The Bureau of Labor Statistics’ latest jobs report suggests a slowing labor market, which doesn’t bode well for the holiday shopping season.
The U.S. added 150,000 jobs last month, a shortfall compared to economists’ prediction of a 170,000 increase in total employment.
As reports point out, that number of jobs added hasn’t been that low since January 2021. What’s more, lack of big orders from retailers belie concerns that consumer spending will be weak, per a new CNBC report.
It’s a “historically unusual and very welcome result” that there’s been “significant progress on inflation without seeing the kind of increase in unemployment that has been very typical of rate-hiking cycles like this one,” Fed chairman Jerome Powell said at a Wednesday press conference.
Powell noted that although the inflation rate shrank a bit, so did the number of jobs, a problem since the cost of goods and services has still steadily increased at a faster pace than wages did.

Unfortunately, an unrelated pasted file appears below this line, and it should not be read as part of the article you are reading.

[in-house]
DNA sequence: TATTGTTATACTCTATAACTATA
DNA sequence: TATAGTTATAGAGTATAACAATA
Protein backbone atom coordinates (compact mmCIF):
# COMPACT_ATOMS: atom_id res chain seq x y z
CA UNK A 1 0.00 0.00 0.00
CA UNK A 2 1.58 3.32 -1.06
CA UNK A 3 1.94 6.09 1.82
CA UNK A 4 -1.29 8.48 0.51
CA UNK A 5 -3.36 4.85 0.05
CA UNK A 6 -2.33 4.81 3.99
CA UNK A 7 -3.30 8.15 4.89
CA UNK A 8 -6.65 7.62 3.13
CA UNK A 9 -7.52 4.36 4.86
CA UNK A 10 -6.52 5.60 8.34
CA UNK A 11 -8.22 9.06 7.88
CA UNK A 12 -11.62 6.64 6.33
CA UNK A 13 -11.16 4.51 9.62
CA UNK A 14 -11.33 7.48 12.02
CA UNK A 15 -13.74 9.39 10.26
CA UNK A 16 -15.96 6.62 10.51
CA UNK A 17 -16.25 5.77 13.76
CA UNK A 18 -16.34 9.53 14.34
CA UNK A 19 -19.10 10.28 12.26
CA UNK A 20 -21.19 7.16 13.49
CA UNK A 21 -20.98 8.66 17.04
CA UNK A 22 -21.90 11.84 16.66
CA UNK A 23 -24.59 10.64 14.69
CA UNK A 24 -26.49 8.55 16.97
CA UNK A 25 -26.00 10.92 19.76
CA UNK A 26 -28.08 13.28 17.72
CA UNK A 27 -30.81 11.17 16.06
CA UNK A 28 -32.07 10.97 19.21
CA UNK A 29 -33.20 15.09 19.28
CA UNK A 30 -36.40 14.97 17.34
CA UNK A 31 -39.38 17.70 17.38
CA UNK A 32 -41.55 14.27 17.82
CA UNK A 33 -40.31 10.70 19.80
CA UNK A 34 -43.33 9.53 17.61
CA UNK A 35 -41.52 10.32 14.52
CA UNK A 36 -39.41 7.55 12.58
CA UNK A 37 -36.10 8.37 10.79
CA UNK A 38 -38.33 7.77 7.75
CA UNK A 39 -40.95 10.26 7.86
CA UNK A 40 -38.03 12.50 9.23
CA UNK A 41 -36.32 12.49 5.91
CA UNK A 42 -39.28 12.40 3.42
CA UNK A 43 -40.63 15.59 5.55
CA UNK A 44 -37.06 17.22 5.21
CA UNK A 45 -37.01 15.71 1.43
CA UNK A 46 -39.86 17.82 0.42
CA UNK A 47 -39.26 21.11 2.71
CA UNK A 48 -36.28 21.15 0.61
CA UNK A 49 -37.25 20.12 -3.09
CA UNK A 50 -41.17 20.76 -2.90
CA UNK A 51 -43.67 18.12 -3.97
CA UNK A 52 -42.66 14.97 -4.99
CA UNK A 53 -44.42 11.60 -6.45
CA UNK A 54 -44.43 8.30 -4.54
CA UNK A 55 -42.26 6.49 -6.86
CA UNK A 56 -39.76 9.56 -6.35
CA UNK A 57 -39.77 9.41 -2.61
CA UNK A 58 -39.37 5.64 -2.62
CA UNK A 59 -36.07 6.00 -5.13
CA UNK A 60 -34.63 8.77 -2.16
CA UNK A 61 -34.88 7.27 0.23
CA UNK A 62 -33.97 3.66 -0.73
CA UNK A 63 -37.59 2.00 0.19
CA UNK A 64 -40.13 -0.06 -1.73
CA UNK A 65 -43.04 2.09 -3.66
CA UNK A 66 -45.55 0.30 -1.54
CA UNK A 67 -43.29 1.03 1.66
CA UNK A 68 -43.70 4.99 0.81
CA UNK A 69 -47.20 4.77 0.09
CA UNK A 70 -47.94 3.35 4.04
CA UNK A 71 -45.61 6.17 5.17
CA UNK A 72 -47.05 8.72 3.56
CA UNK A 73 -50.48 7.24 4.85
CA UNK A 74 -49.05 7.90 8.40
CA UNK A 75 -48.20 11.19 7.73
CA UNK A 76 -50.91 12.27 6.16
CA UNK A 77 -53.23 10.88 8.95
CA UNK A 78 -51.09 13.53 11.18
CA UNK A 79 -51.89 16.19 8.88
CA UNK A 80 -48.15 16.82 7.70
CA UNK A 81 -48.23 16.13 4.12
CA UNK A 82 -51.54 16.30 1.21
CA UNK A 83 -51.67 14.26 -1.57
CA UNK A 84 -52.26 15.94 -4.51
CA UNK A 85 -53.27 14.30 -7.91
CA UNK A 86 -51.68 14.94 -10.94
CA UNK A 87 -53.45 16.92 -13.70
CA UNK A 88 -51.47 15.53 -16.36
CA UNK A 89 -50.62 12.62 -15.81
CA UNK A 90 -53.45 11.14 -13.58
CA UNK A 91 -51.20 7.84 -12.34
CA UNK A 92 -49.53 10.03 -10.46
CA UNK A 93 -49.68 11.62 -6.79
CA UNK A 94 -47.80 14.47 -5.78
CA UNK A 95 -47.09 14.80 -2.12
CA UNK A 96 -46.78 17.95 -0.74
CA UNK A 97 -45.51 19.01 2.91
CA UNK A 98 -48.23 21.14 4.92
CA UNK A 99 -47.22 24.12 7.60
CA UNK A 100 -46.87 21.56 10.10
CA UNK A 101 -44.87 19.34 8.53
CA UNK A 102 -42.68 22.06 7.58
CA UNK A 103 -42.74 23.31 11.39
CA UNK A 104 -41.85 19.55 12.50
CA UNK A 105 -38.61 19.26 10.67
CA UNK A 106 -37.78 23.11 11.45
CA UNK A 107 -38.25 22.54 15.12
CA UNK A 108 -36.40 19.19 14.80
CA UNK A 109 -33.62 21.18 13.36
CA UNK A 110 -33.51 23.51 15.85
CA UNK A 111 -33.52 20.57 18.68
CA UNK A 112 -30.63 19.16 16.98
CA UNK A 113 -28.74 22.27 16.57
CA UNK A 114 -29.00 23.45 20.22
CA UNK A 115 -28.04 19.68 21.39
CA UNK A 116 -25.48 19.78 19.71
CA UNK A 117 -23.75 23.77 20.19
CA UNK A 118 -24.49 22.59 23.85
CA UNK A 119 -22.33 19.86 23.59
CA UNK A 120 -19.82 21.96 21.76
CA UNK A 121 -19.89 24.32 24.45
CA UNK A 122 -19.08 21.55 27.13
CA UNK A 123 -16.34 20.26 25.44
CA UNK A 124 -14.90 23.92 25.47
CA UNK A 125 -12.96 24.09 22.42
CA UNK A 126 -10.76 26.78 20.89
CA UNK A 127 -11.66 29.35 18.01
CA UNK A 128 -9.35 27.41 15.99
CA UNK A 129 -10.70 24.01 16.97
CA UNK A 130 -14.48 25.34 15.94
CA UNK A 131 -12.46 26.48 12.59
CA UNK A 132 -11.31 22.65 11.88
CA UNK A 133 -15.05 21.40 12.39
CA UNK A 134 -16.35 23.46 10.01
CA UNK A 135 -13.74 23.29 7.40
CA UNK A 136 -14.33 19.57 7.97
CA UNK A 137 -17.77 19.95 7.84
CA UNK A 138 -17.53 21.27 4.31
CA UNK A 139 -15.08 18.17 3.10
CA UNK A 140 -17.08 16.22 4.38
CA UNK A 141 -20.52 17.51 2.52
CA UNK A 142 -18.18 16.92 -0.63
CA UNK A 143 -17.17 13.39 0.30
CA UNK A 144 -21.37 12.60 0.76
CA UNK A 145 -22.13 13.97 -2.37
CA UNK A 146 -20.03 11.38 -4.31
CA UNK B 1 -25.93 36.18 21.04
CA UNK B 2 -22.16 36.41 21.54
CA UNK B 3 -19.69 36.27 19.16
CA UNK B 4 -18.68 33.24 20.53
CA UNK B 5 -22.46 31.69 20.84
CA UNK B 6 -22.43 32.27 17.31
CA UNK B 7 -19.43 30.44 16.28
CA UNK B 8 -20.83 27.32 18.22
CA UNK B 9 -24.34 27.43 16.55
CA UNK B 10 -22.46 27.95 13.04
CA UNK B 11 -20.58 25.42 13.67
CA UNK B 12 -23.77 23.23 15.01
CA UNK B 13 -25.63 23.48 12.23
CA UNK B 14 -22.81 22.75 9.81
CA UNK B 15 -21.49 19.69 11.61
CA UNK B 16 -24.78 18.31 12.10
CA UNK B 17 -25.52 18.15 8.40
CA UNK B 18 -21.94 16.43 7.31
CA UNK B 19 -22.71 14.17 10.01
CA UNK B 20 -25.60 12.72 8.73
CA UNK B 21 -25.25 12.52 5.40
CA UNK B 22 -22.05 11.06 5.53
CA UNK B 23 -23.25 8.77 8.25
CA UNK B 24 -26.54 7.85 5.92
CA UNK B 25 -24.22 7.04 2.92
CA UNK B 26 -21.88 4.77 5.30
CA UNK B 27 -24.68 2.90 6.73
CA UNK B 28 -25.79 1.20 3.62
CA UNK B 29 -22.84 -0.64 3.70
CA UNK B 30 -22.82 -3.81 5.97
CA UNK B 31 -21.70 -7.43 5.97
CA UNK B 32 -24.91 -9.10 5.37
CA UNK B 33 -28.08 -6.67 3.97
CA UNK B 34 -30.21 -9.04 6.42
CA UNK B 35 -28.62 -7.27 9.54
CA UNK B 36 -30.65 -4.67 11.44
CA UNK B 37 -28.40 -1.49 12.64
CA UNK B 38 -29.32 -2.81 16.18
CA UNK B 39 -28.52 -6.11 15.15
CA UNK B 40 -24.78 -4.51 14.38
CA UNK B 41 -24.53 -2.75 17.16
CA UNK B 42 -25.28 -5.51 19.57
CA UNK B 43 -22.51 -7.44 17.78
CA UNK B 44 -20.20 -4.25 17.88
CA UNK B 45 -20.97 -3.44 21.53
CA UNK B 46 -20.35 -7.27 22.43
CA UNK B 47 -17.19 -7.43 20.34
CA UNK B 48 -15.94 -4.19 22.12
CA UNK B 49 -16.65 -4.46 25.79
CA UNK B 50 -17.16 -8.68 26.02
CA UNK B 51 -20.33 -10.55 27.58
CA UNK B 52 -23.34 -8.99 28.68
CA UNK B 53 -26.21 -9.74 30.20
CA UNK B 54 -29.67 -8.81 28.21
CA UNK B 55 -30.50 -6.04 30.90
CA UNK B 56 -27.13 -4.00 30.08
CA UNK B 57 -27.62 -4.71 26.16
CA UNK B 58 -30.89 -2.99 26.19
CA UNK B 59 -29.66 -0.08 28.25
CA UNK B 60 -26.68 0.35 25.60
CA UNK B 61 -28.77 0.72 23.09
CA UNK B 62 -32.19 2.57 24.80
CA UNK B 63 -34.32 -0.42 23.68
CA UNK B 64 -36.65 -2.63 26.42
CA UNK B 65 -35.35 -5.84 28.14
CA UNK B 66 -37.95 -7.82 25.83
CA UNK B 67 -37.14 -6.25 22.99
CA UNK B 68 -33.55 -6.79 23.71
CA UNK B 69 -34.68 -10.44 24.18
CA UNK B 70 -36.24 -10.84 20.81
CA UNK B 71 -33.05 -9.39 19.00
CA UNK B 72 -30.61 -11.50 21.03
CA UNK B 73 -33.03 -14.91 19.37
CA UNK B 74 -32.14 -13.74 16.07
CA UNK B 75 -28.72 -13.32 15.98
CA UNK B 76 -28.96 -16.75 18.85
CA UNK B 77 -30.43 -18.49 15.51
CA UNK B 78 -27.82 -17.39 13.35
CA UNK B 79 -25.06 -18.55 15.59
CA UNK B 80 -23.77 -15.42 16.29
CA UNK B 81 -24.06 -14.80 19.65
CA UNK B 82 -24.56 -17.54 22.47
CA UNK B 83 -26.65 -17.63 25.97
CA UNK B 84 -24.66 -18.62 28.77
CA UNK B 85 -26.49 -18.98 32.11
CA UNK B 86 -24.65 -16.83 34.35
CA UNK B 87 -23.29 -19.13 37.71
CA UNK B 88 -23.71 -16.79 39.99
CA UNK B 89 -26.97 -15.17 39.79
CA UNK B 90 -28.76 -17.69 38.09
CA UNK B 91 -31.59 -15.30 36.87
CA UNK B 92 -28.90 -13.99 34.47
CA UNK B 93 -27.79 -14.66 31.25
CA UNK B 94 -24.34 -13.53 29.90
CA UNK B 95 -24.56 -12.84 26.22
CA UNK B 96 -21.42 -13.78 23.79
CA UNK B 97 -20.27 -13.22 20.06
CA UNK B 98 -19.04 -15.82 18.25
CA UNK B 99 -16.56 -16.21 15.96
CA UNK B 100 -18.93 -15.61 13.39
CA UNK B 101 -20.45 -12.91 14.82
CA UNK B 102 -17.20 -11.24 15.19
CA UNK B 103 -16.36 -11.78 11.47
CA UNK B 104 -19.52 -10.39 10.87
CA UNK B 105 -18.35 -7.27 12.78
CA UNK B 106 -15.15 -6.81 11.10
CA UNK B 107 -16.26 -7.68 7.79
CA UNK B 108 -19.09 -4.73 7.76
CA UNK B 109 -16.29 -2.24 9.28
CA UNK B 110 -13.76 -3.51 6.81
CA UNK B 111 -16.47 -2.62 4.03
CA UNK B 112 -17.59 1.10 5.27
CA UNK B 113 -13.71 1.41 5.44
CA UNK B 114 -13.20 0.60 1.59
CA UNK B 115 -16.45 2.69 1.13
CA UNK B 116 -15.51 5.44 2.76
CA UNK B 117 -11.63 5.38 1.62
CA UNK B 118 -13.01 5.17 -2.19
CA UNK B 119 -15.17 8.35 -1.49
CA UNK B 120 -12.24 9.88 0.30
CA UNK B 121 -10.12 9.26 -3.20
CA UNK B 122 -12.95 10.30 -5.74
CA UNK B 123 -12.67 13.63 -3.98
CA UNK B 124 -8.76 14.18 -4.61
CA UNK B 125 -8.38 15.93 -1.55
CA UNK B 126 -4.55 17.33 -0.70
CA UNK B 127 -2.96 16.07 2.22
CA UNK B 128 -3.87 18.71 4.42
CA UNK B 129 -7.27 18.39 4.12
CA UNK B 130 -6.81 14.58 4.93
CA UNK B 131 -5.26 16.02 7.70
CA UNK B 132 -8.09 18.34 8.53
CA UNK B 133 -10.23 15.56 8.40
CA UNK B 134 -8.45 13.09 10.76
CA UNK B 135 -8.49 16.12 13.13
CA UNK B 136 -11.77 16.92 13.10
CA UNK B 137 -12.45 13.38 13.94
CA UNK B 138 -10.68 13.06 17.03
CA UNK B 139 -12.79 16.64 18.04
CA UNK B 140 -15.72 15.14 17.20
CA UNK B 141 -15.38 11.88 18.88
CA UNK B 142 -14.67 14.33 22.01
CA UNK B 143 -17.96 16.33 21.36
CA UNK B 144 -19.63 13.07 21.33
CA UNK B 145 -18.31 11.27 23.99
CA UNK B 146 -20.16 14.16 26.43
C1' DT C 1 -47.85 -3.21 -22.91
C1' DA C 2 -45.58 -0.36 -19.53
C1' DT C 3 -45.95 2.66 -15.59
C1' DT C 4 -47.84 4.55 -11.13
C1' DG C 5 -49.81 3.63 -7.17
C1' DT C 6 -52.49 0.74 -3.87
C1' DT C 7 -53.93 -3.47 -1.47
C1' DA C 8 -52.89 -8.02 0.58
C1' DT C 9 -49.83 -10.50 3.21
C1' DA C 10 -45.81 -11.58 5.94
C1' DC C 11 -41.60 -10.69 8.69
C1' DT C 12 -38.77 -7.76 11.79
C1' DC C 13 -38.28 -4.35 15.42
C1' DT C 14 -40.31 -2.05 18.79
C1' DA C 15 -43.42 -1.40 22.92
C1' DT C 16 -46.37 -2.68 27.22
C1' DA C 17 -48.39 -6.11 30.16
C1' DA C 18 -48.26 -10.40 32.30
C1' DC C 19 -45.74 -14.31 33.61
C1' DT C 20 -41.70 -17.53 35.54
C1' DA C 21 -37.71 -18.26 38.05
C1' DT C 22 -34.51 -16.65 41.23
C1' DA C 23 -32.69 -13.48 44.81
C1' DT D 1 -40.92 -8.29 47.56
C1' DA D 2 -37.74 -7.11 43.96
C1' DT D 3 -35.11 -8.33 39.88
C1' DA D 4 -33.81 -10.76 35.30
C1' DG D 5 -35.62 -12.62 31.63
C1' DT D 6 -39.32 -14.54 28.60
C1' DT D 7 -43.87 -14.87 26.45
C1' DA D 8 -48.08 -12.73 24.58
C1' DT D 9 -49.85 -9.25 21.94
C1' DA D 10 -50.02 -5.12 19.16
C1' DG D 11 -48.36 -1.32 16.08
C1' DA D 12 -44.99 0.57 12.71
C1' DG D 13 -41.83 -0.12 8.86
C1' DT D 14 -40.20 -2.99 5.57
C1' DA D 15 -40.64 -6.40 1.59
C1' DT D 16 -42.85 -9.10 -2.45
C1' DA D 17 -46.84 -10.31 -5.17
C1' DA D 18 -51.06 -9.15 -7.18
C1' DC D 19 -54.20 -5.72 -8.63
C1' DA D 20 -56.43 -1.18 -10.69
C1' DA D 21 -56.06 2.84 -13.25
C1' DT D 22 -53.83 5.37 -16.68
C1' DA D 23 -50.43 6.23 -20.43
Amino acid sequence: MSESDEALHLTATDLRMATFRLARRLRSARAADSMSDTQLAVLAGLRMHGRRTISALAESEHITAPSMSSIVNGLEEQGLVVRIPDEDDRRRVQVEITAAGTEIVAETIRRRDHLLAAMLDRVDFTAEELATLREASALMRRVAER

“This is a very Fed-friendly report,” Sal Guatieri, a senior economist at BMO Capital Markets in Toronto told Reuters. “The only wrinkle is that the labor force shrank. Still, the overall softness in the report will go a long way to keeping the Fed on the sidelines for a third straight meeting in December.”
More than 50% of private sector industries said there’d been an increase in employment, the lowest since spring 2020.
“October’s employment report, in conjunction with the third-quarter report on productivity and costs, clearly indicates that the economy has converged already to potentially a more sustainable path of low inflation and solid potential growth,” said Brian Bethune, an economics professor at Boston College.